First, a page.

Skip to content

Advertisement

  • Nano Express
  • Open Access

Synthesis of Electrical Conductive Silica Nanofiber/Gold Nanoparticle Composite by Laser Pulses and Sputtering Technique

Nanoscale Research Letters201712:432

https://doi.org/10.1186/s11671-017-2200-z

  • Received: 3 April 2017
  • Accepted: 12 June 2017
  • Published:

Abstract

Biocompatible-sensing materials hold an important role in biomedical applications where there is a need to translate biological responses into electrical signals. Increasing the biocompatibility of these sensing devices generally causes a reduction in the overall conductivity due to the processing techniques. Silicon is becoming a more feasible and available option for use in these applications due to its semiconductor properties and availability. When processed to be porous, it has shown promising biocompatibility; however, a reduction in its conductivity is caused by its oxidization. To overcome this, gold embedding through sputtering techniques are proposed in this research as a means of controlling and further imparting electrical properties to laser induced silicon oxide nanofibers. Single crystalline silicon wafers were laser processed using an Nd:YAG pulsed nanosecond laser system at different laser parameters before undergoing gold sputtering. Controlling the scanning parameters (e.g., smaller line spacings) was found to induce the formation of nanofibrous structures, whose diameters grew with increasing overlaps (number of laser beam scanning through the same path). At larger line spacings, nano and microparticle formation was observed. Overlap (OL) increases led to higher light absorbance’s by the wafers. The gold sputtered samples resulted in greater conductivities at higher gold concentrations, especially in samples with smaller fiber sizes. Overall, these findings show promising results for the future of silicon as a semiconductor and a biocompatible material for its use and development in the improvement of sensing applications.

Keywords

  • Nanomaterials
  • Silicon
  • Laser materials processing
  • Biological sensing and sensors
  • Materials and process characterization
  • Nanostructure fabrication

Background

Biocompatible sensing materials tend to be costly to produce as well as having a low signal-to-noise ratio (SNR); A signal-to-noise ratio is a measure of signal power to a level of noise power (background noise) and is expressed as a measurement of decibels (dB). Nanomaterials were introduced as an attempt to reduce the muffling caused by the noise. Two main methods are used to reduce muffling, namely, carbon nanotube formation and nanomaterials [1]. The success of carbon nanotubes as sensors may be attributed to their increased effective surface area, which decreases the electrode impedance and increases current [14]. The increased surface area also immobilizes more enzymes thereon in biomedical applications [2]. However, there are some disadvantages to fabricating carbon nanotubes. For instance, it is expensive and has low purity, a shortage in alignment control, a lack of aqueous solubility, and a high reactivity caused by dangling nanotubes [5].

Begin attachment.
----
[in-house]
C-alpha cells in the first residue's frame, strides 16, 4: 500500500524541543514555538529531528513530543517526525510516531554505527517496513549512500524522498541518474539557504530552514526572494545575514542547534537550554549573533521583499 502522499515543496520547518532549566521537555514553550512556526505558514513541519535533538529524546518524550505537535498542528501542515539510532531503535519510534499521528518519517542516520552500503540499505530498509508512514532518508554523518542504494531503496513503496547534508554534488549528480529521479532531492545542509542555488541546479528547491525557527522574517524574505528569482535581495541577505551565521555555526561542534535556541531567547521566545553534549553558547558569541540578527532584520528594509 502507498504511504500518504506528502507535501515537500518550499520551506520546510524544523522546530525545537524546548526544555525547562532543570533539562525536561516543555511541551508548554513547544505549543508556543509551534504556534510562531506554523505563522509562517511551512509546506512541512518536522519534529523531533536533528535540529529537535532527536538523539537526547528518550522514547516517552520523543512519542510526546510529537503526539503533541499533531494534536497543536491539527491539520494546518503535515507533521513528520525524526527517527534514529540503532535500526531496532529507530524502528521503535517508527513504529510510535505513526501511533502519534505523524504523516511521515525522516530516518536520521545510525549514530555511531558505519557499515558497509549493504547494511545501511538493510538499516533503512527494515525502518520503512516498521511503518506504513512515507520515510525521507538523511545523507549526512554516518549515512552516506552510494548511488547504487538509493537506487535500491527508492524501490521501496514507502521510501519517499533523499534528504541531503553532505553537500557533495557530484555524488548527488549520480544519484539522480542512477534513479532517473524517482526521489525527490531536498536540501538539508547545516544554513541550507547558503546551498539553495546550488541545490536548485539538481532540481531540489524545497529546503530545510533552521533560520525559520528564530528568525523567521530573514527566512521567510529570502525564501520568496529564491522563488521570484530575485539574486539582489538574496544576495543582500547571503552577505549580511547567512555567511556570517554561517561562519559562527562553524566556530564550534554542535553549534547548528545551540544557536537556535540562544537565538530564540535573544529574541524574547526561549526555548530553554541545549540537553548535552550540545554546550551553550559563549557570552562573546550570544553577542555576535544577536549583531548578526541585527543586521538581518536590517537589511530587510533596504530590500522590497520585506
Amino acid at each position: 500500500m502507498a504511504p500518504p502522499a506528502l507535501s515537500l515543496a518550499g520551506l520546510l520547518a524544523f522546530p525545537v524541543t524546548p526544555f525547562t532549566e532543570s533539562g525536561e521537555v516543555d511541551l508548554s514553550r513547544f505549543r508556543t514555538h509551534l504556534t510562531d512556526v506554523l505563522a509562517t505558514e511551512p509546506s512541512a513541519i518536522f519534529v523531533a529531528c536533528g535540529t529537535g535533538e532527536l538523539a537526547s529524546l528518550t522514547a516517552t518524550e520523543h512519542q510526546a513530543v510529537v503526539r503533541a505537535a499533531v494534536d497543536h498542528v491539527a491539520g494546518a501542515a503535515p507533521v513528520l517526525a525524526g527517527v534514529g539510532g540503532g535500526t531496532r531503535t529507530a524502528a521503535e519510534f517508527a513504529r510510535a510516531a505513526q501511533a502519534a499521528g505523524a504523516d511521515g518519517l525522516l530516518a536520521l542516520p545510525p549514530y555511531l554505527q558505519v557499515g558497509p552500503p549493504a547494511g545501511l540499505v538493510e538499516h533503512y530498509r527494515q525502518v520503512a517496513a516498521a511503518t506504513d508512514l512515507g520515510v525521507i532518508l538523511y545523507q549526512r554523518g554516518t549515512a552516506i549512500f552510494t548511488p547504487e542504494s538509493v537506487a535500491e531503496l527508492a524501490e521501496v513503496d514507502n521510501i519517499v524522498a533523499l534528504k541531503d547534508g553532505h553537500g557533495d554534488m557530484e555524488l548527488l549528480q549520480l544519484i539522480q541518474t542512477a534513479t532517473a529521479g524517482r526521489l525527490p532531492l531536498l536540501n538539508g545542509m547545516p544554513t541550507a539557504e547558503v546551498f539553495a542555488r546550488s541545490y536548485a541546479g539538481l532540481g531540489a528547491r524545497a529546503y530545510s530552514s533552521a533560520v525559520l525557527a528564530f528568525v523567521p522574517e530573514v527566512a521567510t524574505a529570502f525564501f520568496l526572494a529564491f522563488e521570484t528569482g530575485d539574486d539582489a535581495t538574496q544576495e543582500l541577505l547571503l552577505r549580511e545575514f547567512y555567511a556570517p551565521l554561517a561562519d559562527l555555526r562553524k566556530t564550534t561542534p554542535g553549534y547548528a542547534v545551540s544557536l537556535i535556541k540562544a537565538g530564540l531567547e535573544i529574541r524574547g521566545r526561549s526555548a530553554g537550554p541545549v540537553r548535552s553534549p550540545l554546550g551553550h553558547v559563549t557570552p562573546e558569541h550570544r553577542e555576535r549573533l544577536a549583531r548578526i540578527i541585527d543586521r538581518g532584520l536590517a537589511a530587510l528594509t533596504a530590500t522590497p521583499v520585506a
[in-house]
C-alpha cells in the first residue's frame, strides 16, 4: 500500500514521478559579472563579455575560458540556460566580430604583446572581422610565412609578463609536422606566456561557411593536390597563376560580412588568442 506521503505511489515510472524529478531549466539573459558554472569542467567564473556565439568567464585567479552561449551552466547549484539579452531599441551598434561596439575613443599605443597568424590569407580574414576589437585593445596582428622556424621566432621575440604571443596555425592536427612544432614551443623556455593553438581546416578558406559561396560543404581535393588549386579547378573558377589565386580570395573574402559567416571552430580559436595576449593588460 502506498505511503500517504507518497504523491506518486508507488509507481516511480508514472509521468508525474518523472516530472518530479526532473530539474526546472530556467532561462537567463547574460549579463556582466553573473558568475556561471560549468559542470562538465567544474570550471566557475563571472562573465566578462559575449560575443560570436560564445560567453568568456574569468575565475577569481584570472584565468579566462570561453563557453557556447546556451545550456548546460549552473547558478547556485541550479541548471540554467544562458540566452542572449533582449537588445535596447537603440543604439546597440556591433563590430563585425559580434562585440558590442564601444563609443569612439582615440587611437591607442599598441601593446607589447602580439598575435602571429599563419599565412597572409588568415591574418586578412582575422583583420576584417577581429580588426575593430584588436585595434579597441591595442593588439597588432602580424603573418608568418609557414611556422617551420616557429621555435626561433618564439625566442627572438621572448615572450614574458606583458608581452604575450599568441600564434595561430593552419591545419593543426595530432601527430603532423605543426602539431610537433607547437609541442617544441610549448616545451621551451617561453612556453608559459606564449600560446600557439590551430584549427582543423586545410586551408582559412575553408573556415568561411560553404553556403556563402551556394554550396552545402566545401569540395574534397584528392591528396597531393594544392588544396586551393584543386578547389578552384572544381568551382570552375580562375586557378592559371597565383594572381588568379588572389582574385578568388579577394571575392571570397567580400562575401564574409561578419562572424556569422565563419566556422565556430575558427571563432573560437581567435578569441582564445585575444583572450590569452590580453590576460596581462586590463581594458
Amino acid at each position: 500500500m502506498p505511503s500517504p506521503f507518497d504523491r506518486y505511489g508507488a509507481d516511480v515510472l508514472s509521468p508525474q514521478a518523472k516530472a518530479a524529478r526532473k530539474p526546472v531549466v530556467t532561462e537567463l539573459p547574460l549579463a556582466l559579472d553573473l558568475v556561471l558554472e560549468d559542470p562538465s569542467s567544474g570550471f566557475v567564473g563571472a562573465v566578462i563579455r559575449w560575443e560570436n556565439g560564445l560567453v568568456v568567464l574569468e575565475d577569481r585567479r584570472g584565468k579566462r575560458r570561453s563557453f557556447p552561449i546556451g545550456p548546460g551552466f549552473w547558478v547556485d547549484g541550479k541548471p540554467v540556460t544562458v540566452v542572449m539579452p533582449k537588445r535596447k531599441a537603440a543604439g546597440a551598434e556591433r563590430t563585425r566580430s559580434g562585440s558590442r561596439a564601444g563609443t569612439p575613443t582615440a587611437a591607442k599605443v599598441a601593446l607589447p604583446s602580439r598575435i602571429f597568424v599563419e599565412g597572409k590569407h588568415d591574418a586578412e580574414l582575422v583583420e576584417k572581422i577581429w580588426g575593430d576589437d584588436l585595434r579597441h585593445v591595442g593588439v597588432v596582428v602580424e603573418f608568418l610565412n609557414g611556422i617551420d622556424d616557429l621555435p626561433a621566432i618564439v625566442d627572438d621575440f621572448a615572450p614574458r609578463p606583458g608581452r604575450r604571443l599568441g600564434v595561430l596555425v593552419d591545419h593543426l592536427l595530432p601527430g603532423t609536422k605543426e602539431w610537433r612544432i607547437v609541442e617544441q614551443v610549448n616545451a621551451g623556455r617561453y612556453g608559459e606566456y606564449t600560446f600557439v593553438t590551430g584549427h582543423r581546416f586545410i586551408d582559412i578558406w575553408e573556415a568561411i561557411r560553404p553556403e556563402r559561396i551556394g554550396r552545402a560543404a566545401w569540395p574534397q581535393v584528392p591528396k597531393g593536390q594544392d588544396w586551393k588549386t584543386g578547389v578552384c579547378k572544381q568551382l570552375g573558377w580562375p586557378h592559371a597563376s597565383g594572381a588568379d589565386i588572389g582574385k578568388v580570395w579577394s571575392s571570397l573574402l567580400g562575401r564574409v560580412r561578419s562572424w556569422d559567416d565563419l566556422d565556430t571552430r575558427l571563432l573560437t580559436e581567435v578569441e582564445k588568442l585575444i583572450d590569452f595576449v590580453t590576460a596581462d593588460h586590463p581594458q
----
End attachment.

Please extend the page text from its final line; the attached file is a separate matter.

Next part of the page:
Adverse tissue reactions and resistance to degradation are important biocompatibility factors [6]. Porous silicon, which is formed of a unique structure of nanocrystallites and pores, exhibits properties that are valuable for its use as a biomaterial and potential biosensing applications [7]. Silicon—a commonly used material—is versatile in contemporary microprocessing techniques because of its availability and low cost [8, 9]. Silicon can be processed to form macro, micro, and nanopores. The ideal pore diameter for biocompatible sensing devices is between 2 and 50 nm. These pore sizes enable biomolecular diffusion and larger surface exposure, resulting in increased biomolecule immobilization compared to 2D surfaces and make it an excellent material for biosensing applications [8].

Various methods can be used to modify the surface of silicon substrates to fabricate silicon-based sensors. Electrochemical etching is used in many cases to modify silicon into a porous structure. This method requires the use of various chemicals and specialized equipment. The procedure initially requires thorough cleansing of the wafer. Certain chemicals may highly react to defects in the structure of silicon and release toxic gases [9, 10]. Electrochemical etching also strongly influences the surface topography, making it more difficult to control [11]. Achieving a uniform porous surface using this technique is complex and highly dependent on and sensitive to the etching parameters, also resulting in the production of large quantities of waste [12]. Moreover, a high concentration of hydrogen bonds subsides on the surface post preparation, making it highly unstable [8]. Photolithography is another method for modifying the surface of silicon substrates in order to fabricate a biocompatible silicon-based sensor [13, 14]. This method enables the patterning and control of cell behavior. Its main disadvantage is that due to the optical diffraction of the light beam, the resolution is limited to a maximum of 1 μ in practice.